The Atlanta Falcons did plenty of homework on Dontari Poe before signing the former Kansas City Chiefs nose tackle as a free agent.

They were primarily interested in seeing how his play in the Chiefs’ base 3-4 scheme would translate into the Falcons’ base 4-3 front. That involved combing through plenty of video from the past few seasons to find instances where Poe did much of what he would do with the Falcons.

‘Oftentimes, you had to find passing scenarios where he would play up the field’

Coach Dan Quinn and others in the team’s hierarchy concluded that Poe would have no problem making the transition, and gave him a contract.

“Let’s find clips of him doing what he would do in our system and penetrate,” Quinn told Pat Kirwan and Jim Miller on Movin’ the Chains. “So oftentimes, you had to find passing scenarios where he would play up the field. He’s got the size of a big guy, but the quickness of a smaller guy. So he has the bulk to be able to play all the two-gap techniques that you would like a nose tackle to do, but he also had the quickness to get upfield. So that’s how we want to feature him, where we can use some of that quickness to get on a guard and try and align him over a guard as often as we can to put that pressure on him.”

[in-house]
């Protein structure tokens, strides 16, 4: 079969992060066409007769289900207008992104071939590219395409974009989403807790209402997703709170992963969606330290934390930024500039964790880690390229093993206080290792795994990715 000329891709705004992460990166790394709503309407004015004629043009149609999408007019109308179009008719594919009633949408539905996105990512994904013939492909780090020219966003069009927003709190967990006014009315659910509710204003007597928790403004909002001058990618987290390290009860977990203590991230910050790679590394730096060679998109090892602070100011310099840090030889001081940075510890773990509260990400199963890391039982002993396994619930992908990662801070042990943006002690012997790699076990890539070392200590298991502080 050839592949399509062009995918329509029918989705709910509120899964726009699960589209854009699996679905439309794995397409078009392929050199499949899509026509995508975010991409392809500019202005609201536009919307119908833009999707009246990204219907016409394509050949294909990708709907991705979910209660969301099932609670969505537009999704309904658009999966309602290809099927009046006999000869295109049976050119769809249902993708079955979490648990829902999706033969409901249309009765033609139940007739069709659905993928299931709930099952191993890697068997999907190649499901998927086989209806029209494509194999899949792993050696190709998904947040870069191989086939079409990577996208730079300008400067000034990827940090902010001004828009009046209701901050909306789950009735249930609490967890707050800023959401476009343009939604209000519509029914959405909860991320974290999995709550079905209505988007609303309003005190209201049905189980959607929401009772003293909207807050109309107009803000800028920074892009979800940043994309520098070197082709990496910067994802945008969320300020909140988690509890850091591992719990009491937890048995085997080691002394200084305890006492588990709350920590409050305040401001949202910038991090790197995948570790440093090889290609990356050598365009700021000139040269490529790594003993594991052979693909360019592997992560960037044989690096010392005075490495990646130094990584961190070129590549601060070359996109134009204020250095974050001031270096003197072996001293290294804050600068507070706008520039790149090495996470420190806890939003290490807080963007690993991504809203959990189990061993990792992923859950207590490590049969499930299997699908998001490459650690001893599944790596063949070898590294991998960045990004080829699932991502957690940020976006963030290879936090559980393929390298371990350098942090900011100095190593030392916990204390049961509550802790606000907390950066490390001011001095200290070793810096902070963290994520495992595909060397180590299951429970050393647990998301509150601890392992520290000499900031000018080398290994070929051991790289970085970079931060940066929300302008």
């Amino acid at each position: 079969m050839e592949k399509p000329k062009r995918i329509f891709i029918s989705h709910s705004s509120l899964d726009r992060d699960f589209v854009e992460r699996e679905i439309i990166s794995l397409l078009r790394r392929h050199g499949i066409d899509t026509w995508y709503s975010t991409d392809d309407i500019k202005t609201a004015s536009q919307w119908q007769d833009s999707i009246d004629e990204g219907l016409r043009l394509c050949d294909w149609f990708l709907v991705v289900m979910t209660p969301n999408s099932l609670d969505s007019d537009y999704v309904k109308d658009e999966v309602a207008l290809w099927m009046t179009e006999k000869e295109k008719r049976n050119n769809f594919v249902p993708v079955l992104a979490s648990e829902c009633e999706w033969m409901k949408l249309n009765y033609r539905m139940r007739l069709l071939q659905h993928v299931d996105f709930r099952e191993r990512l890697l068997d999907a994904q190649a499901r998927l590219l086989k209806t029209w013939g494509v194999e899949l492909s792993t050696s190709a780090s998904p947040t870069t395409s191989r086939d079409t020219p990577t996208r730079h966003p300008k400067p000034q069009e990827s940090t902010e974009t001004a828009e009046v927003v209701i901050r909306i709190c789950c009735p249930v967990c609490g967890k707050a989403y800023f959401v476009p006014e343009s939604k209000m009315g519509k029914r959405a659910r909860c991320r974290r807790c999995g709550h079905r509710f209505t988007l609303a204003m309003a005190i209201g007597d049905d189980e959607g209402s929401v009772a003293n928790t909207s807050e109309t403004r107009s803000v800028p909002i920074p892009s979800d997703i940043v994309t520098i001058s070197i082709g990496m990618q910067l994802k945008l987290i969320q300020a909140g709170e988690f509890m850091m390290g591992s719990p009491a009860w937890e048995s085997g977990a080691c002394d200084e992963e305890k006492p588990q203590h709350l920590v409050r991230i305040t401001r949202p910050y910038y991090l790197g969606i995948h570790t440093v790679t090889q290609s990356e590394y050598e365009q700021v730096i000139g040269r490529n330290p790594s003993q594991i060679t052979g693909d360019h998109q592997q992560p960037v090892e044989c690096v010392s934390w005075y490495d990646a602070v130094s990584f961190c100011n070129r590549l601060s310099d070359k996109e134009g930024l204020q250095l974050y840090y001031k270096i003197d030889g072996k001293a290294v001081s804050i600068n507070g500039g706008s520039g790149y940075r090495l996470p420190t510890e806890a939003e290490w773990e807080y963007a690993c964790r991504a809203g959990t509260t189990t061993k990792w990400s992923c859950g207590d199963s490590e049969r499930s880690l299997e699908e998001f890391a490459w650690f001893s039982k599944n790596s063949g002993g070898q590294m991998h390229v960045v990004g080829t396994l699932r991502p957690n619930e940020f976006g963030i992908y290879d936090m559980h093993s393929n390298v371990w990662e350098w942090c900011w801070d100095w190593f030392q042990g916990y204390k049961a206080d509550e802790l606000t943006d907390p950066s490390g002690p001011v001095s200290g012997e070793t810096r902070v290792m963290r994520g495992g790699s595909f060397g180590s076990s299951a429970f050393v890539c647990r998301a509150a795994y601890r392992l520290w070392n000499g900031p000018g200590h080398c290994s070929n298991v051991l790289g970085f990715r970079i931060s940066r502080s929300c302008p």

‘I wanted him to have a real understanding … this is how we’d feature you in our defense’

The Falcons also looked for something that resembled a defensive package that utilized Poe in weak-side containment player or strong-side containment in an over-front.

“What we did was intercut those plays that he was doing those type of moments at Kansas City and then intercut them with our plays,” Quinn said. “And I wanted him to have a real understanding, if he was going to come to Atlanta, this is how we’d feature you in our defense. I thought that would be fair for him. When you play nose tackle, your feet are square and you don’t play north-south quite as much. You play aggressive with your hands. And then the wider you get, your stagger changes, you get more upfield penetration, so that’s how we wanted to show how we could feature him in the system.

‘He’ll play a little lighter than he has over the last couple of years’

“He’ll play a little lighter than he has over the last couple of years (the listed weight on his 6-foot-3 frame is 346 pounds), but that’s by design to play all the upfield stuff that we want to.”

 

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